Extraordinary turn of events


May 29, 2002|By Kathy Lally

We all know that the world has been transformed dramatically in recent months and years, with terrorist attacks against the United States, the demise of the Soviet Union and the end of the Cold War among the agents of change.

Even so, Russia's becoming part of NATO, even if just a junior partner, seems truly extraordinary. NATO - the North Atlantic Treaty Organization - was formed in 1949 expressly as an anti-Soviet alliance, set up to keep the Soviet Union at bay and prevent it from attacking its non-Communist neighbors in Europe.

It was only three years ago that Russians were denouncing NATO in the most bitter terms for the bombing of the former Yugoslavia during the war over Kosovo. Russians took the bombing as a clear sign that NATO could act against them, too.

"If NATO is able by bombing to reach some goals, NATO will desire to solve all international problems this way," was how one Russian put it in 1999. "Why not bomb the Turks because of the Kurds? Why not bomb England because of Northern Ireland? Why not bomb Spain because of the Basques? Why not bomb Canada because the Quebecois want to split? It can be arranged so that the whole world will explode."

And then yesterday, Russia joined up with NATO's 19 members, making it a group of 20. Though Russia is not a full member, the change is huge: Russia is on the inside now, not the outside. Following are excerpts of the formal agreement, along with comments from world leaders and the Russian press.

Declaration by heads of state and government of NATO member states and the Russian Federation:

At the start of the 21st century we live in a new, closely interrelated world, in which unprecedented new threats and challenges demand increasingly united responses. Consequently, we, the member states of the North Atlantic Treaty Organization and the Russian Federation, are today opening a new page in our relations, aimed at enhancing our ability to work together in areas of common interest and to stand together against common threats and risks to our security.

As participants of the Founding Act on Mutual Relations, Cooperation and Security, we reaffirm the goals, principles and commitments set forth therein, in particular our determination to build together a lasting and inclusive peace in the Euro-Atlantic area on the principles of democracy and cooperative security and the principle that the security of all states in the Euro-Atlantic community is indivisible. ... .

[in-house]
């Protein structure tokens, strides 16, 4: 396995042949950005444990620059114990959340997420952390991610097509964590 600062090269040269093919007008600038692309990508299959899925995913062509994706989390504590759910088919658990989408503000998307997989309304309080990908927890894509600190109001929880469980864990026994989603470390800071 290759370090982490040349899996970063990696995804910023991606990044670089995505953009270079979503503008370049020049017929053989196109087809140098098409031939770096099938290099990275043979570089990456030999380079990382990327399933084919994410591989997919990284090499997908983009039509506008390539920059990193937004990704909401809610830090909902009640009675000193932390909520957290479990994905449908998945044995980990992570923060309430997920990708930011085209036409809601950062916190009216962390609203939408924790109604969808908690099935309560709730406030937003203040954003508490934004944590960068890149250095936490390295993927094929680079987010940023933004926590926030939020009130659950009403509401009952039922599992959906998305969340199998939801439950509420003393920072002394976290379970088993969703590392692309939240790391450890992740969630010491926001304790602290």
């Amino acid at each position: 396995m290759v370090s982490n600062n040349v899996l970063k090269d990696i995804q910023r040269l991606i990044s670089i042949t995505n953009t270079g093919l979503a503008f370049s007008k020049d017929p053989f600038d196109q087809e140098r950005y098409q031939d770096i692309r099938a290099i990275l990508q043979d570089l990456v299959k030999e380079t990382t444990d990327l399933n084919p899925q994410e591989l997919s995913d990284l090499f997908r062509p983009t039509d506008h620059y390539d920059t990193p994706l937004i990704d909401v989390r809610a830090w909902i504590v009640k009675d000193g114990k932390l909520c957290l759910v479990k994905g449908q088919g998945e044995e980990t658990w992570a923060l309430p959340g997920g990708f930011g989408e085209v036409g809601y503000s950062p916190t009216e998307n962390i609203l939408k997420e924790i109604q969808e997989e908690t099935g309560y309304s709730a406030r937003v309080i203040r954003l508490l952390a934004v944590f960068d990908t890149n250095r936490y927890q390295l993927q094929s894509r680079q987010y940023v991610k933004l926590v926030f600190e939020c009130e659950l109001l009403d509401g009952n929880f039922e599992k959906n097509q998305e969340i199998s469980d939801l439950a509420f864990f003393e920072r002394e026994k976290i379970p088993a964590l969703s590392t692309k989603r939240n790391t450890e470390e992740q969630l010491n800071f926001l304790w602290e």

In the framework of the NATO-Russia Council, NATO member states and Russia will work as equal partners in areas of common interest. The NATO-Russia Council will provide a mechanism for consultation, consensus-building, cooperation, joint decision, and joint action for the member states of NATO and Russia on a wide spectrum of security issues in the Euro-Atlantic region.

The NATO-Russia Council will serve as the principal structure and venue for advancing the relationship between NATO and Russia. ...

NATO member states and Russia will continue to intensify their cooperation in areas including the struggle against terrorism, crisis management, nonproliferation, arms control and confidence-building measures, theater missile defense, search and rescue at sea, military-to-military cooperation, and civil emergencies. ... .

The members of the NATO-Russia Council will work with a view to identifying further areas of cooperation.

Vladimir Georgiyev, writing in Nezavisimaya Gazeta, Moscow:

There are still considerable differences between Moscow and NATO, and Ukraine's recent announcement of its wish to join the Alliance is indicative of the fact that NATO expansion will alter the entire geopolitical situation not only in Eastern Europe but possibly also in Central Asia.

NATO's outpost in the south of the Commonwealth of Independent States is Uzbekistan. That country, Ukraine and other CIS countries have established their own organization with NATO support (GUUAM). GUUAM member-countries have taken a largely anti-Russian stance and directly link a stronger military posture to the solution of their economic problems.

In short, Moscow may find itself in even greater isolation against the background of seemingly new relations between Russia and NATO. So far, that pessimistic scenario is only in the minds of the most conservative section of the Russian military establishment. Although they do not want to see that course of events, they are in no position to prevent it.

Boris Vinogradov, writing in Versty, Moscow:

A trend in development of relations with Russia can be observed in Europe. We are drawing closer in the face of the threat of international terrorism. NATO is approaching Russia's borders; and Russia, in turn, is joining elements of NATO. It seems that Nature herself welcomes this merger. The main point is to maintain this trend.

Profil magazine, Moscow:

The Public Opinion Foundation asked Russians what they think of relations between Russia and NATO.

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